DN: How can art make an impact, and what is LACMA’s role in that?
MG: Public museums like LACMA offer a place where everyone can experience culture and creativity across all regions and all mediums. At LACMA, we strive to do that in ways that resonate with the incredibly diverse populations of Los Angeles and Southern California. The power of art lies in its accessibility to all. Art is in everyone’s life in some way, and our shared desire for creativity and search for knowledge and meaning compel us to celebrate what connects us. That civic role is at the heart of the museum’s work, right alongside the curation and conservation of our collection.
Xu Bing's First Class, (2011), © Xu Bing, photo © Museum Associates/LACMA
DN: What is your perspective on how art can connect people?
MG: Art can serve as a bridge between different cultures and ideas by introducing people to new insights and points of view, and encouraging them to discover new connections. There’s so much we can learn from each other, and LACMA is a space where art can help tear down walls and facilitate the pursuit of knowledge across all cultures.
DN: East West Bank sponsored LACMA’s “The Allure of Matter: Material Art from China” in 2019. What is LACMA’s vision for showcasing East Asian art?
MG: East Asian art—particularly East Asian contemporary art—has been an important focus of the museum’s collection and exhibitions since its earliest days. Over the last decade LACMA has been building relationships with partners in Asia while deepening our commitment to the study, interpretation and display of the diaspora of East Asian art. Our vision is to showcase a broad range of creative voices—especially the too-often underrepresented voices of contemporary East Asian artists—and contribute to the ongoing cultural exchange between the East and West.
DN: What compelling qualities do you see in contemporary East Asian art?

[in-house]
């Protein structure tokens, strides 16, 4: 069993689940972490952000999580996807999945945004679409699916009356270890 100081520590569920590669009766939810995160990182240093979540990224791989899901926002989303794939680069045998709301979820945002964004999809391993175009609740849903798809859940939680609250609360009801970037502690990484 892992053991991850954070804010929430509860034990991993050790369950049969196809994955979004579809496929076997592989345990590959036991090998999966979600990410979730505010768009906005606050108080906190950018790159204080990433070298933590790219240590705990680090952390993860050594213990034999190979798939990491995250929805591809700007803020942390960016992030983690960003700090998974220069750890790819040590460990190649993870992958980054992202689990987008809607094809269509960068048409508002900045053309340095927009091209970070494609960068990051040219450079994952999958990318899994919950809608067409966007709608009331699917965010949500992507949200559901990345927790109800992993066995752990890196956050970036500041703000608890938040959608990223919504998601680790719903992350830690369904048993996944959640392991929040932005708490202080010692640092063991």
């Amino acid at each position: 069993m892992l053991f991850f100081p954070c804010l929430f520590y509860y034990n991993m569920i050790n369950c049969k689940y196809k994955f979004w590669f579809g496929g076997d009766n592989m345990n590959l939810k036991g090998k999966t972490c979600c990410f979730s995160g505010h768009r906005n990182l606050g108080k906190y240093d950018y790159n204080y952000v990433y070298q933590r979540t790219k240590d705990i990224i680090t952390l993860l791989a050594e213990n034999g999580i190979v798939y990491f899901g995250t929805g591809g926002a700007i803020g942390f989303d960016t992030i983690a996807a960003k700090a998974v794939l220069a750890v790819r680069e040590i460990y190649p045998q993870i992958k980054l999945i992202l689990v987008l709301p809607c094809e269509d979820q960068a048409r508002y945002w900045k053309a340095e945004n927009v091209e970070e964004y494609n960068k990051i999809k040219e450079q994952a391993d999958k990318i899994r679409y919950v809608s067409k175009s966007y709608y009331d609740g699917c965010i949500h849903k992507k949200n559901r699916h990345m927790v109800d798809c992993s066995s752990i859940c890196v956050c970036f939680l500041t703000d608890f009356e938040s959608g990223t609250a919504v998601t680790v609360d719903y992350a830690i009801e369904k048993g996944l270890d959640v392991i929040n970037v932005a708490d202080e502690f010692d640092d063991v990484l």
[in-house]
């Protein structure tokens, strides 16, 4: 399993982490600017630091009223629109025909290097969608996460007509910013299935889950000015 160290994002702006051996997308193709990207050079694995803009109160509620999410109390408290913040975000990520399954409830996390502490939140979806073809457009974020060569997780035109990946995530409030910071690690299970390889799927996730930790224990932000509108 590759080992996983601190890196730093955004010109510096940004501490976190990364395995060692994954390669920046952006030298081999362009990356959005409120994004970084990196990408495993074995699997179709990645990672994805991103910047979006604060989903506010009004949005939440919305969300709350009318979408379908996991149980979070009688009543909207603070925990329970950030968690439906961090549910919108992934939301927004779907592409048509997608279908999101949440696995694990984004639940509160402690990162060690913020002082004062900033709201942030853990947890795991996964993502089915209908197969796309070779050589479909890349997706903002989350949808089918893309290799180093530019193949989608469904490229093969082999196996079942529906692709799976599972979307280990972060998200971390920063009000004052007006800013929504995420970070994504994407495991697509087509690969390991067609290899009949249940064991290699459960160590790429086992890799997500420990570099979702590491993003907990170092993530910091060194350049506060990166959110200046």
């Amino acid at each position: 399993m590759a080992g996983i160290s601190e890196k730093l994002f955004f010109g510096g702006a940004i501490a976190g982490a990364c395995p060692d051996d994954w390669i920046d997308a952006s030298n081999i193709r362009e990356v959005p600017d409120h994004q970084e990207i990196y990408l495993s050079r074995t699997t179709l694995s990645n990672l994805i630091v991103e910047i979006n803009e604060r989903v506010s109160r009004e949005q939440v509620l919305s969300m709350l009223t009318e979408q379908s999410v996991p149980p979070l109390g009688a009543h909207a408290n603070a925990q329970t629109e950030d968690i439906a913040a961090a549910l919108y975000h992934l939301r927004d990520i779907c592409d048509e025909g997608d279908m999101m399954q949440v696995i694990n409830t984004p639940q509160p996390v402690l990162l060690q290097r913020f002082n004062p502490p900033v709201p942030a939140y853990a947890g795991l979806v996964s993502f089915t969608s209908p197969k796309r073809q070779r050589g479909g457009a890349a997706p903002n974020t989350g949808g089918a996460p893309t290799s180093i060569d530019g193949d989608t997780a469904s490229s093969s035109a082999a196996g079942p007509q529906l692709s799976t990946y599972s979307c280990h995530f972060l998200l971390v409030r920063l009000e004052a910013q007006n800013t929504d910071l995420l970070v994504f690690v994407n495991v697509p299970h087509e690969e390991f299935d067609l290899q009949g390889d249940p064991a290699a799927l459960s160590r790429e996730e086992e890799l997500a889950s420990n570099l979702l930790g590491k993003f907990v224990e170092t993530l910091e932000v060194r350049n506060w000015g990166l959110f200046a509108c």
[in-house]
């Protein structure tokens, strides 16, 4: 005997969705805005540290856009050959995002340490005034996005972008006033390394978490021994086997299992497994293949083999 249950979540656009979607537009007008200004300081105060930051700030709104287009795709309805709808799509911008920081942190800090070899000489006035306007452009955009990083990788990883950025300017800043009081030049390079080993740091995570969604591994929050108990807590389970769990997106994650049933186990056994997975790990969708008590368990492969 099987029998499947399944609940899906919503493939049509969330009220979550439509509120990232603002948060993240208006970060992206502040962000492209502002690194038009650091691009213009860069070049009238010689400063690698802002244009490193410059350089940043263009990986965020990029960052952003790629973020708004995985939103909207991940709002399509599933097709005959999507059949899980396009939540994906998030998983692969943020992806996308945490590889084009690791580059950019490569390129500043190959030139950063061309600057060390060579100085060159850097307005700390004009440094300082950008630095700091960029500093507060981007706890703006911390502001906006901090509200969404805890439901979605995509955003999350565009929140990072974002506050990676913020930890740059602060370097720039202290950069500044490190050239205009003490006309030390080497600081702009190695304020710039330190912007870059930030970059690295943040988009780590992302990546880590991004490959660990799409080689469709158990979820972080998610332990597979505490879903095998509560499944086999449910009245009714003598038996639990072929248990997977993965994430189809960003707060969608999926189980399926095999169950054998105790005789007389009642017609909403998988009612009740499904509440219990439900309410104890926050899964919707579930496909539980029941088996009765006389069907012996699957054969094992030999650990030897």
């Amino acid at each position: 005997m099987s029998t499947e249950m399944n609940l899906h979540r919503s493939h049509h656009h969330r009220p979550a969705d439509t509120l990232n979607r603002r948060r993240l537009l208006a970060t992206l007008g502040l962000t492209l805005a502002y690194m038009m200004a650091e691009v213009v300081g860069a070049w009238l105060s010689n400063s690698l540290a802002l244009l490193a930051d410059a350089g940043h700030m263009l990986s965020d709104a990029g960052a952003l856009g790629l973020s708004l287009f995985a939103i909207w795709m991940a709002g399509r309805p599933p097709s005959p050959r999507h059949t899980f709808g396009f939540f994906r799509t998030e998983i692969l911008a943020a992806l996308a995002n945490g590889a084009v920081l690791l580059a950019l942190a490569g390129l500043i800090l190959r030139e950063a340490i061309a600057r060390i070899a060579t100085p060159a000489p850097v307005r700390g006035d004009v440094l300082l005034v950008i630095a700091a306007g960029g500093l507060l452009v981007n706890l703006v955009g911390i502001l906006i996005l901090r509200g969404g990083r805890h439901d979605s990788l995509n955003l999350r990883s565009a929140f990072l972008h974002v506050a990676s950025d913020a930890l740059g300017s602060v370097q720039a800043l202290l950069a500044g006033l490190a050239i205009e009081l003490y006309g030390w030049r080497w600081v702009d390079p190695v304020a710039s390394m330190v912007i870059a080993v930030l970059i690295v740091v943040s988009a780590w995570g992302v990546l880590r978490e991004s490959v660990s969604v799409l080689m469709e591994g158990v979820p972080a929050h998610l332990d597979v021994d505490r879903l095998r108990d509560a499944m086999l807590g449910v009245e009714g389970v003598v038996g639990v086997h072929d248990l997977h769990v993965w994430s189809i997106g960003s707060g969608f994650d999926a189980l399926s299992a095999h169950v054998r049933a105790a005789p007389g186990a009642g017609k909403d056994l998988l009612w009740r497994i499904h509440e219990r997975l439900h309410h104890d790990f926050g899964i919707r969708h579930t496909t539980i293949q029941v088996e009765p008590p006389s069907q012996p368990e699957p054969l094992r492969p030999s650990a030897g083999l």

MG: One of the most striking aspects of contemporary East Asian art, which we explored in The Allure of Matter, is how a new generation of artists is incorporating their physical environment and the everyday materials around them into their artwork and using them as powerful methods of expression and experimentation. One memorable example from that exhibition is Liang Shaoji’s “Chains: The Unbearable Lightness of Being, Nature Series”, in which the artist covered chains in fine white threads spun like cotton candy to symbolize how the story of silk and China are intertwined. Other contemporary East Asian artists frequently integrate common objects like nails, cigarettes, human hair, and roof tiles, using them both within a sociopolitical framework and as a means of communicating very personal hopes, dreams, and blessings.
LACMA purchased Zeng Fanzhi’s Untitled with funds provided by East West Bank Chairman and CEO Dominic Ng
DN: Both of our organizations also share a commitment to diversity. How does that manifest itself at LACMA?
MG: We take LACMA’s role in Los Angeles—a space for visitors to encounter different viewpoints and stories—very seriously. To do that, we are committed to expanding diversity at every level—from the diversity of the art and artists we feature to that of our staff and board—to make sure we are constantly evolving and responding thoughtfully to this pluralistic world we all occupy. This belief is also a guiding post in how we’ve designed our new permanent collection building that is currently under construction. In the new building, where all art is placed on the same plane and perceived hierarchies among cultures are dissolved, visitors will be able to explore diverse art histories from many points of view, taking paths of their own choosing. This is how I think that spaces like LACMA can continue to be central to civic life.
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